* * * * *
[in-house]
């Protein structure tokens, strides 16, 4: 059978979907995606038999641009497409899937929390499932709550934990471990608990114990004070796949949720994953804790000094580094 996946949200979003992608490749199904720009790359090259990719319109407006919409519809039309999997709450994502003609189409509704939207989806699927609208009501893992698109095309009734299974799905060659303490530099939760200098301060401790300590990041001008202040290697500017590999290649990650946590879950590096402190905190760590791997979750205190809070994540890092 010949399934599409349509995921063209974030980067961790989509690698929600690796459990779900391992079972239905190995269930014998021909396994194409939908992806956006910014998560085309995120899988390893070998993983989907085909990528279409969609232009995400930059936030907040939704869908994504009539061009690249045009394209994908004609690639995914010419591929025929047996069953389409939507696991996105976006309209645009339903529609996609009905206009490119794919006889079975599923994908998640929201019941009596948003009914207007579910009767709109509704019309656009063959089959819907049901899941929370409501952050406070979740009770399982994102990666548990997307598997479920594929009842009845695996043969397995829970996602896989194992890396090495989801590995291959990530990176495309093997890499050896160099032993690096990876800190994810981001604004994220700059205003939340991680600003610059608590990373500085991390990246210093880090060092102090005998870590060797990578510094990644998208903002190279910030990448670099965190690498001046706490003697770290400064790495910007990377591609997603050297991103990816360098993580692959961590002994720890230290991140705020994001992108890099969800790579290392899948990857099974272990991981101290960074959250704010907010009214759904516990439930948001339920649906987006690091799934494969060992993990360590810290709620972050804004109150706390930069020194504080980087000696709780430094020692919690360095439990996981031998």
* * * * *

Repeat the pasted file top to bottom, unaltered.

[in-house]
């Protein structure tokens, strides 16, 4: 059978979907995606038999641009497409899937929390499932709550934990471990608990114990004070796949949720994953804790000094580094 996946949200979003992608490749199904720009790359090259990719319109407006919409519809039309999997709450994502003609189409509704939207989806699927609208009501893992698109095309009734299974799905060659303490530099939760200098301060401790300590990041001008202040290697500017590999290649990650946590879950590096402190905190760590791997979750205190809070994540890092 010949399934599409349509995921063209974030980067961790989509690698929600690796459990779900391992079972239905190995269930014998021909396994194409939908992806956006910014998560085309995120899988390893070998993983989907085909990528279409969609232009995400930059936030907040939704869908994504009539061009690249045009394209994908004609690639995914010419591929025929047996069953389409939507696991996105976006309209645009339903529609996609009905206009490119794919006889079975599923994908998640929201019941009596948003009914207007579910009767709109509704019309656009063959089959819907049901899941929370409501952050406070979740009770399982994102990666548990997307598997479920594929009842009845695996043969397995829970996602896989194992890396090495989801590995291959990530990176495309093997890499050896160099032993690096990876800190994810981001604004994220700059205003939340991680600003610059608590990373500085991390990246210093880090060092102090005998870590060797990578510094990644998208903002190279910030990448670099965190690498001046706490003697770290400064790495910007990377591609997603050297991103990816360098993580692959961590002994720890230290991140705020994001992108890099969800790579290392899948990857099974272990991981101290960074959250704010907010009214759904516990439930948001339920649906987006690091799934494969060992993990360590810290709620972050804004109150706390930069020194504080980087000696709780430094020692919690360095439990996981031998």